Divides this number by 420 (the total number of months in a 35-year work period) to calculate your average monthly wage. Then, they divide this total by 420 (the number of months in a 35-year work period) to find your average monthly wage.
The resulting number is your Average Indexed Monthly Wages, or AIME. AIME isn’t the amount you are paid in benefits, though — it’s the average earnings that the benefit formula uses to calculate your benefits. This resulting figure is known as your Average Indexed Monthly Wages, or AIME. It’s important to note that AIME isn’t the actual benefit payment; instead, it’s the average earnings used in the benefit calculation.
The Social Security Administration applies a formula to your AIME to determine your primary insurance amount (PIA). Under the Social Security benefits formula, your primary insurance amount is equal to: The Social Security Administration then uses a formula based on your AIME to calculate your primary insurance amount (PIA). According to the Social Security benefits formula, your primary insurance amount is determined as follows:
- 90% of your AIME up to a “bend point,” which is a set level of income determined in the year you turned 62.
- 32% of your AIME between the first bend point and a second bend point.
- 15% of AIME above the second bend point.
The percentage of AIME in this formula is always the same, but bend points change from year to year. The bend points help keep the Social Security formula somewhat progressive as they ensure lower earners receive a higher percentage of preretirement income in benefits. You can find the bend points for each year on the Social Security Administration’s website. While the percentage of AIME used in this formula remains constant, the bend points are adjusted annually. These bend points are crucial because they make sure the Social Security formula remains somewhat progressive, meaning that individuals with lower earnings receive a higher percentage of their pre-retirement income in benefits. You can locate the bend points for each year on the Social Security Administration’s website.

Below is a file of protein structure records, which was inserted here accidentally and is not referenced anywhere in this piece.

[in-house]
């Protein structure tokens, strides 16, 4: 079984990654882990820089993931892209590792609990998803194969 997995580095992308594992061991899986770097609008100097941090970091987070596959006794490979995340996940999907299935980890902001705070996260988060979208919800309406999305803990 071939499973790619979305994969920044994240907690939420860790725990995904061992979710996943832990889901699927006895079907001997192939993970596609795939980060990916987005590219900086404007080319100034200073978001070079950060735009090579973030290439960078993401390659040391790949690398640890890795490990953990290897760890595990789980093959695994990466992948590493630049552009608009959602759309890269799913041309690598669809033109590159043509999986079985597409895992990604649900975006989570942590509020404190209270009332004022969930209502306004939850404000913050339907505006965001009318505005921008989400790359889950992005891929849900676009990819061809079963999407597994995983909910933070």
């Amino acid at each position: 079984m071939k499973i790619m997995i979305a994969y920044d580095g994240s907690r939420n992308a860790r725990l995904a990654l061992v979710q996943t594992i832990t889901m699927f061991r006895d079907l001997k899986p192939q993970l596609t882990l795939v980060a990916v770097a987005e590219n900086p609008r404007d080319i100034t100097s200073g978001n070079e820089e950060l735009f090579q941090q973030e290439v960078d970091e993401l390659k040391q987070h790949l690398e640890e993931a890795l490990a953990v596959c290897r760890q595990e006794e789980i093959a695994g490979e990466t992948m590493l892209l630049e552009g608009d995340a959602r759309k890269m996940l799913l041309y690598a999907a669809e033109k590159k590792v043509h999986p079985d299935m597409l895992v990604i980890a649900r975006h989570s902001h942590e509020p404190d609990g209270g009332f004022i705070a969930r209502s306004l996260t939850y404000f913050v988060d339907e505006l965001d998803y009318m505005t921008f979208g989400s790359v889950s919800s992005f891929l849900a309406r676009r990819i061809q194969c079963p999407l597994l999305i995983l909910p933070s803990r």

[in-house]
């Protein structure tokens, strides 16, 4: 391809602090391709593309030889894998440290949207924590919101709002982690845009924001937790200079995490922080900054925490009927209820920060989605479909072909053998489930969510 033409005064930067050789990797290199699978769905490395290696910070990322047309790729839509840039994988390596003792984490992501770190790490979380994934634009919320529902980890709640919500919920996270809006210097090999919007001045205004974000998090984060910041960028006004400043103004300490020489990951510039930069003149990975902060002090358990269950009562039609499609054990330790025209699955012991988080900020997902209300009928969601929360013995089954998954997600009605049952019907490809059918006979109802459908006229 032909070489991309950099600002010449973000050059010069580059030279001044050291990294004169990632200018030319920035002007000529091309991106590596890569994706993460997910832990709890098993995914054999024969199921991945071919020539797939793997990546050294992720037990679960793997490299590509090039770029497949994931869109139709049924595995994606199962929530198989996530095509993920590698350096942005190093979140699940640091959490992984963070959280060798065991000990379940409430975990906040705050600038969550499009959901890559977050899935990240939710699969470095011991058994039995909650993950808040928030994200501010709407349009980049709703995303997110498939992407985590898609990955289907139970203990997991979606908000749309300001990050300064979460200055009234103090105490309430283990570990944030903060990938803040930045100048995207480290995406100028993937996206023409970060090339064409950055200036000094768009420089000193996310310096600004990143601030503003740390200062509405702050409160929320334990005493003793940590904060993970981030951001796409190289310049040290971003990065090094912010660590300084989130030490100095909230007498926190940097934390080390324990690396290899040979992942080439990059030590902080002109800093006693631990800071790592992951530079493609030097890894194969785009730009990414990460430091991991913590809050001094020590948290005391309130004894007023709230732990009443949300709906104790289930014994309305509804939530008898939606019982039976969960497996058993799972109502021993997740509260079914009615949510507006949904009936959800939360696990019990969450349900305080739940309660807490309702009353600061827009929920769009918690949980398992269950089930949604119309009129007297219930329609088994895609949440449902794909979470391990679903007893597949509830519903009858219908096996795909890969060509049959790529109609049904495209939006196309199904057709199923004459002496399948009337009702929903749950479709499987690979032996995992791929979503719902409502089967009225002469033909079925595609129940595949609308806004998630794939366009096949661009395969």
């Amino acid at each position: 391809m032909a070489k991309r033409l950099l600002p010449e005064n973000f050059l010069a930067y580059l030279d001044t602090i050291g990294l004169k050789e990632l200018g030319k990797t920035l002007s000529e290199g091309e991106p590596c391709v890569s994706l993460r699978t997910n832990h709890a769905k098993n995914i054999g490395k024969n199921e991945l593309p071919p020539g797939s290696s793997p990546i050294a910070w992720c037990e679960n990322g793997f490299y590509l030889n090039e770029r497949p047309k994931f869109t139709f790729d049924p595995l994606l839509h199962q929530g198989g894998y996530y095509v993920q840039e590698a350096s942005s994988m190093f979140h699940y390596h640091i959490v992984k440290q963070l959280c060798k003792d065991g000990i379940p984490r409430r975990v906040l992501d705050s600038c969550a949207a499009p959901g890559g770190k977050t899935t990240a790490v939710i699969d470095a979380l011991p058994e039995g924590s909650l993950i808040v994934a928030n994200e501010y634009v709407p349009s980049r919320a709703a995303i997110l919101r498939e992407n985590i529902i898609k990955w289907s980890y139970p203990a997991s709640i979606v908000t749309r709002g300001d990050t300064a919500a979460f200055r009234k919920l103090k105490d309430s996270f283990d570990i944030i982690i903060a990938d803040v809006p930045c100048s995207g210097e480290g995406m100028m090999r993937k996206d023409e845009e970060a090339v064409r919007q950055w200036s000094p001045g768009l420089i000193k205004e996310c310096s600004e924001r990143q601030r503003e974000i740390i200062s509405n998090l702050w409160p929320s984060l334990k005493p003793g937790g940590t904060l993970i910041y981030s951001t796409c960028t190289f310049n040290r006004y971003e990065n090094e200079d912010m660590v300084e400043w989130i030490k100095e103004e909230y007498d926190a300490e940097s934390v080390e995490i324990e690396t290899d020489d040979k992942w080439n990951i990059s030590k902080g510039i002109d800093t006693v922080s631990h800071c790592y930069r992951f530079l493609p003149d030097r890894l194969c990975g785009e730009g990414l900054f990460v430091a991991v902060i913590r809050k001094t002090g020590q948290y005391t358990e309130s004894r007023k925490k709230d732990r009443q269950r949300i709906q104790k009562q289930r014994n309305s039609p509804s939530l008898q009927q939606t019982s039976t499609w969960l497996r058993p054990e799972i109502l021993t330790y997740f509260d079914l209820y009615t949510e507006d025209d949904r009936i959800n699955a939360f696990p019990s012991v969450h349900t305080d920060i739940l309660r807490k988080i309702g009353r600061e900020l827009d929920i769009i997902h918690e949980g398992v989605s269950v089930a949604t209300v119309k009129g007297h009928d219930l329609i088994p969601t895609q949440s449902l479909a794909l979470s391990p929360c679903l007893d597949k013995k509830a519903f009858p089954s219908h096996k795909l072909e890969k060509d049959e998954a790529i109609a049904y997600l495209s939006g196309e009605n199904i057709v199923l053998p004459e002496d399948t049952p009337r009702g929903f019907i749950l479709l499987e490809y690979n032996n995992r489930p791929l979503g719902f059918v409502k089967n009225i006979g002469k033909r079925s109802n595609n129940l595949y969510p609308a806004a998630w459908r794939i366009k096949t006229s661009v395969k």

Once your primary insurance amount is determined in the year you turn 62, which is the first year you become eligible for retirement income, it’s adjusted upward each subsequent year to account for cost-of-living adjustments (COLAs). After determining your primary insurance amount at age 62, the first year you qualify for retirement benefits, it is increased each year to compensate for cost-of-living adjustments (COLAs).
COLAs are Social Security raises that occur in years when the cost of living goes up. This gives you the primary insurance amount for the current year. COLAs represent increases in Social Security payments that occur during years when the cost of living rises. This ensures that your primary insurance amount keeps pace with the current cost of living.
Social Security Benefits Are Set to Increase: This Is How Much the COLA will impact
The most recent projection for the Social Security cost-of-living adjustment (COLA) in 2024 has risen, despite a decrease in overall inflation in the United States to its lowest level in more than two years. Data released by the U.S. Bureau of Labor Statistics reveals that inflation in June 2023 increased by 3% compared to the previous year, with housing and rental costs, specifically the index for shelter, playing a substantial role in this upswing.
In light of these statistics, it is now estimated that the 2024 Social Security COLA will be 3%, an increase from the prior projection of 2.7%. The determination of the COLA relies on the Consumer Price Index for Urban Wage Earners and Clerical Workers (CPI-W), which exhibited a year-over-year growth of 2.3% in June. Nevertheless, the average inflation rate over the preceding 12 months has influenced the COLA projection.